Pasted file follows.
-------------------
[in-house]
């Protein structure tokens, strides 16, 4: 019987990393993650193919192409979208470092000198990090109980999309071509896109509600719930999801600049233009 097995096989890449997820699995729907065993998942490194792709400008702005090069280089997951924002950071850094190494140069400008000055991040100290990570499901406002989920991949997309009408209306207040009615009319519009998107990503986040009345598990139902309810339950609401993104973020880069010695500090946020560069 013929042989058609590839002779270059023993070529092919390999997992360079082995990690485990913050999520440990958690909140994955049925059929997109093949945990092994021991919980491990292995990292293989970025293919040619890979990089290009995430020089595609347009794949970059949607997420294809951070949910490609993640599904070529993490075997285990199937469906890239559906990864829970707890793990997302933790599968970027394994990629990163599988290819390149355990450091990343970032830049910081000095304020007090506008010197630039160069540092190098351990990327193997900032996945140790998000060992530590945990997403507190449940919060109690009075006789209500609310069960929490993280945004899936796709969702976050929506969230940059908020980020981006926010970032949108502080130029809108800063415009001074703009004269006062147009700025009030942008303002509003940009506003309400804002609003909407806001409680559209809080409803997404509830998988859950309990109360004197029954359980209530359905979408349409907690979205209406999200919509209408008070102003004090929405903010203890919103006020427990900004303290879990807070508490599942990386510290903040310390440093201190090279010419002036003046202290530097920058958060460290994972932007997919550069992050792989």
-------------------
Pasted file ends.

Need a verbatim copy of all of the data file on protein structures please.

[in-house]
């Protein structure tokens, strides 16, 4: 019987990393993650193919192409979208470092000198990090109980999309071509896109509600719930999801600049233009 097995096989890449997820699995729907065993998942490194792709400008702005090069280089997951924002950071850094190494140069400008000055991040100290990570499901406002989920991949997309009408209306207040009615009319519009998107990503986040009345598990139902309810339950609401993104973020880069010695500090946020560069 013929042989058609590839002779270059023993070529092919390999997992360079082995990690485990913050999520440990958690909140994955049925059929997109093949945990092994021991919980491990292995990292293989970025293919040619890979990089290009995430020089595609347009794949970059949607997420294809951070949910490609993640599904070529993490075997285990199937469906890239559906990864829970707890793990997302933790599968970027394994990629990163599988290819390149355990450091990343970032830049910081000095304020007090506008010197630039160069540092190098351990990327193997900032996945140790998000060992530590945990997403507190449940919060109690009075006789209500609310069960929490993280945004899936796709969702976050929506969230940059908020980020981006926010970032949108502080130029809108800063415009001074703009004269006062147009700025009030942008303002509003940009506003309400804002609003909407806001409680559209809080409803997404509830998988859950309990109360004197029954359980209530359905979408349409907690979205209406999200919509209408008070102003004090929405903010203890919103006020427990900004303290879990807070508490599942990386510290903040310390440093201190090279010419002036003046202290530097920058958060460290994972932007997919550069992050792989």